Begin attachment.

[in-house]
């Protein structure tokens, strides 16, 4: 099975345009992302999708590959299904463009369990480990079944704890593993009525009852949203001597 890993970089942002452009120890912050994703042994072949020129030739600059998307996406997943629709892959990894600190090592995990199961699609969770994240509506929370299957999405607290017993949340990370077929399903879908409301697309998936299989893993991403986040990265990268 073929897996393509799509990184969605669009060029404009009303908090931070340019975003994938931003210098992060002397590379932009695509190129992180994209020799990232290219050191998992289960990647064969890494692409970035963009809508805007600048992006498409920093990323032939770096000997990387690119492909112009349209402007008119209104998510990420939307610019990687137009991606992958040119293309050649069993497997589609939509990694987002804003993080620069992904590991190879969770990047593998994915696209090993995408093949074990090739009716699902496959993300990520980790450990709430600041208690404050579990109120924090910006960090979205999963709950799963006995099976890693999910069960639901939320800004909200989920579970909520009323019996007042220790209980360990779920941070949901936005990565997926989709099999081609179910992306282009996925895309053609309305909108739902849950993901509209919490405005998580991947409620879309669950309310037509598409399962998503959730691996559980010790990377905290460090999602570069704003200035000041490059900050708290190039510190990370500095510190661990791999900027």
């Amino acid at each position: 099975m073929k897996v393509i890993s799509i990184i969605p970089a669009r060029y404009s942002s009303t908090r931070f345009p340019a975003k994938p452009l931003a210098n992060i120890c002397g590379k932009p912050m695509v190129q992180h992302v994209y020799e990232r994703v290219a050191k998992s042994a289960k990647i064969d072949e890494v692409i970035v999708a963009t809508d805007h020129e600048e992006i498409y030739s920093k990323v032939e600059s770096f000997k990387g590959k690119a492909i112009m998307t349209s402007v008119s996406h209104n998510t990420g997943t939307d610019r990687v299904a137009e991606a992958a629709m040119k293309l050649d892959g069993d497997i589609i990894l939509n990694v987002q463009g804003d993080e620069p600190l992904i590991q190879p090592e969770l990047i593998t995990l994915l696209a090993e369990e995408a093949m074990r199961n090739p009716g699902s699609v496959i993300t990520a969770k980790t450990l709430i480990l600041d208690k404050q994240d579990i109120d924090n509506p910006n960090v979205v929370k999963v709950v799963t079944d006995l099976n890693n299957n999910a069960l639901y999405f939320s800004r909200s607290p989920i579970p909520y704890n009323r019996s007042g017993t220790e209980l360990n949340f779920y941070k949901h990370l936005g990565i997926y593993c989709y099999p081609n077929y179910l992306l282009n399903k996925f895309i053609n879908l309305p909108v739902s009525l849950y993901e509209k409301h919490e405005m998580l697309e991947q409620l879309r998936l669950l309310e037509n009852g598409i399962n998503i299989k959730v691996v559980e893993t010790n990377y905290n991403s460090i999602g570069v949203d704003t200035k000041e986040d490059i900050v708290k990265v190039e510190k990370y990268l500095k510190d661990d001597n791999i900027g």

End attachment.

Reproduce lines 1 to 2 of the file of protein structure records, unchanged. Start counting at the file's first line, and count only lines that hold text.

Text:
[in-house]
């Protein structure tokens, strides 16, 4: 099975345009992302999708590959299904463009369990480990079944704890593993009525009852949203001597 890993970089942002452009120890912050994703042994072949020129030739600059998307996406997943629709892959990894600190090592995990199961699609969770994240509506929370299957999405607290017993949340990370077929399903879908409301697309998936299989893993991403986040990265990268 073929897996393509799509990184969605669009060029404009009303908090931070340019975003994938931003210098992060002397590379932009695509190129992180994209020799990232290219050191998992289960990647064969890494692409970035963009809508805007600048992006498409920093990323032939770096000997990387690119492909112009349209402007008119209104998510990420939307610019990687137009991606992958040119293309050649069993497997589609939509990694987002804003993080620069992904590991190879969770990047593998994915696209090993995408093949074990090739009716699902496959993300990520980790450990709430600041208690404050579990109120924090910006960090979205999963709950799963006995099976890693999910069960639901939320800004909200989920579970909520009323019996007042220790209980360990779920941070949901936005990565997926989709099999081609179910992306282009996925895309053609309305909108739902849950993901509209919490405005998580991947409620879309669950309310037509598409399962998503959730691996559980010790990377905290460090999602570069704003200035000041490059900050708290190039510190990370500095510190661990791999900027």